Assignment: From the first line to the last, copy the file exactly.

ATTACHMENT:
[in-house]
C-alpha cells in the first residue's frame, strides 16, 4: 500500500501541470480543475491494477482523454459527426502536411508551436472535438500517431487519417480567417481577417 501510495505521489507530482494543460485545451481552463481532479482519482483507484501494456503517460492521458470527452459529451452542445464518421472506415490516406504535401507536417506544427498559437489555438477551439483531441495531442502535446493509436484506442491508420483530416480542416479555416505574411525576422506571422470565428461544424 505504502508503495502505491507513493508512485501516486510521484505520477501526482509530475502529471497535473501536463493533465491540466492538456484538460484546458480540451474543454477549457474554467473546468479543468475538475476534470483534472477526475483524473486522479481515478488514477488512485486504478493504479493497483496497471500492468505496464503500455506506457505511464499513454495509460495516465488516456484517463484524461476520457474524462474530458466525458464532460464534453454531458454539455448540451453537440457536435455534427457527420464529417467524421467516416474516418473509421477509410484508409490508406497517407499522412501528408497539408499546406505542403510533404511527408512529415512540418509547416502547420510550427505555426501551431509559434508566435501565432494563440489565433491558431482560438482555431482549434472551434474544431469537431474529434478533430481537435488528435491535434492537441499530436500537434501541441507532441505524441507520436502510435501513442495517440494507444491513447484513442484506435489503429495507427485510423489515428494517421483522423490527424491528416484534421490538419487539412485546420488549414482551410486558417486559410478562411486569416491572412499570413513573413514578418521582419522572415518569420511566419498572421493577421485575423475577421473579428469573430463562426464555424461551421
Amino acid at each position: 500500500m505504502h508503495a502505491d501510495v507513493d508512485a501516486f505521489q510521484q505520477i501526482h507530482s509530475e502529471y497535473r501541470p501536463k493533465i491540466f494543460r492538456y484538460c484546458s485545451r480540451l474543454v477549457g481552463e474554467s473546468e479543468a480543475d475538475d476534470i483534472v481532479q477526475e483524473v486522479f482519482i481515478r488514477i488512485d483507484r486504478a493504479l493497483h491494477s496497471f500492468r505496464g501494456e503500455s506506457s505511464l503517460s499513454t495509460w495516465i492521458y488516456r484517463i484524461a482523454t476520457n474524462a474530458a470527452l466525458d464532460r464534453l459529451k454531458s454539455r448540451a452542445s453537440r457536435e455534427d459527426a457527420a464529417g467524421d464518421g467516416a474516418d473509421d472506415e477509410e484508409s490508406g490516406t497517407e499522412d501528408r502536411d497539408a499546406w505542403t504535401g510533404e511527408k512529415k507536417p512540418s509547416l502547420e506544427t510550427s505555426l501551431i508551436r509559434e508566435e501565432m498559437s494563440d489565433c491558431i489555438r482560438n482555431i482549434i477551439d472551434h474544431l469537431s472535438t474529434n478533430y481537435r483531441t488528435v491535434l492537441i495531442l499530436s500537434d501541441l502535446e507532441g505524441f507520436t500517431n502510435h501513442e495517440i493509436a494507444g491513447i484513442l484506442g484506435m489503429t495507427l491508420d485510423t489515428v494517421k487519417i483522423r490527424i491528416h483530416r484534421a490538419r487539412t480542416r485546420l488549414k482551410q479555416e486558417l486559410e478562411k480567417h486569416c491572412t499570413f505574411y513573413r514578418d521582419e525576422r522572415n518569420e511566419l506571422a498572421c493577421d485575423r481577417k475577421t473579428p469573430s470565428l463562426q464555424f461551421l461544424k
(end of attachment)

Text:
[in-house]
C-alpha cells in the first residue's frame, strides 16, 4: 500500500501541470480543475491494477482523454459527426502536411508551436472535438500517431487519417480567417481577417 501510495505521489507530482494543460485545451481552463481532479482519482483507484501494456503517460492521458470527452459529451452542445464518421472506415490516406504535401507536417506544427498559437489555438477551439483531441495531442502535446493509436484506442491508420483530416480542416479555416505574411525576422506571422470565428461544424 505504502508503495502505491507513493508512485501516486510521484505520477501526482509530475502529471497535473501536463493533465491540466492538456484538460484546458480540451474543454477549457474554467473546468479543468475538475476534470483534472477526475483524473486522479481515478488514477488512485486504478493504479493497483496497471500492468505496464503500455506506457505511464499513454495509460495516465488516456484517463484524461476520457474524462474530458466525458464532460464534453454531458454539455448540451453537440457536435455534427457527420464529417467524421467516416474516418473509421477509410484508409490508406497517407499522412501528408497539408499546406505542403510533404511527408512529415512540418509547416502547420510550427505555426501551431509559434508566435501565432494563440489565433491558431482560438482555431482549434472551434474544431469537431474529434478533430481537435488528435491535434492537441499530436500537434501541441507532441505524441507520436502510435501513442495517440494507444491513447484513442484506435489503429495507427485510423489515428494517421483522423490527424491528416484534421490538419487539412485546420488549414482551410486558417486559410478562411486569416491572412499570413513573413514578418521582419522572415518569420511566419498572421493577421485575423475577421473579428469573430463562426464555424461551421
Amino acid at each position: 500500500m505504502h508503495a502505491d501510495v507513493d508512485a501516486f505521489q510521484q505520477i501526482h507530482s509530475e502529471y497535473r501541470p501536463k493533465i491540466f494543460r492538456y484538460c484546458s485545451r480540451l474543454v477549457g481552463e474554467s473546468e479543468a480543475d475538475d476534470i483534472v481532479q477526475e483524473v486522479f482519482i481515478r488514477i488512485d483507484r486504478a493504479l493497483h491494477s496497471f500492468r505496464g501494456e503500455s506506457s505511464l503517460s499513454t495509460w495516465i492521458y488516456r484517463i484524461a482523454t476520457n474524462a474530458a470527452l466525458d464532460r464534453l459529451k454531458s454539455r448540451a452542445s453537440r457536435e455534427d459527426a457527420a464529417g467524421d464518421g467516416a474516418d473509421d472506415e477509410e484508409s490508406g490516406t497517407e499522412d501528408r502536411d497539408a499546406w505542403t504535401g510533404e511527408k512529415k507536417p512540418s509547416l502547420e506544427t510550427s505555426l501551431i508551436r509559434e508566435e501565432m498559437s494563440d489565433c491558431i489555438r482560438n482555431i482549434i477551439d472551434h474544431l469537431s472535438t474529434n478533430y481537435r483531441t488528435v491535434l492537441i495531442l499530436s500537434d501541441l502535446e507532441g505524441f507520436t500517431n502510435h501513442e495517440i493509436a494507444g491513447i484513442l484506442g484506435m489503429t495507427l491508420d485510423t489515428v494517421k487519417i483522423r490527424i491528416h483530416r484534421a490538419r487539412t480542416r485546420l488549414k482551410q479555416e486558417l486559410e478562411k480567417h486569416c491572412t499570413f505574411y513573413r514578418d521582419e525576422r522572415n518569420e511566419l506571422a498572421c493577421d485575423r481577417k475577421t473579428p469573430s470565428l463562426q464555424f461551421l461544424k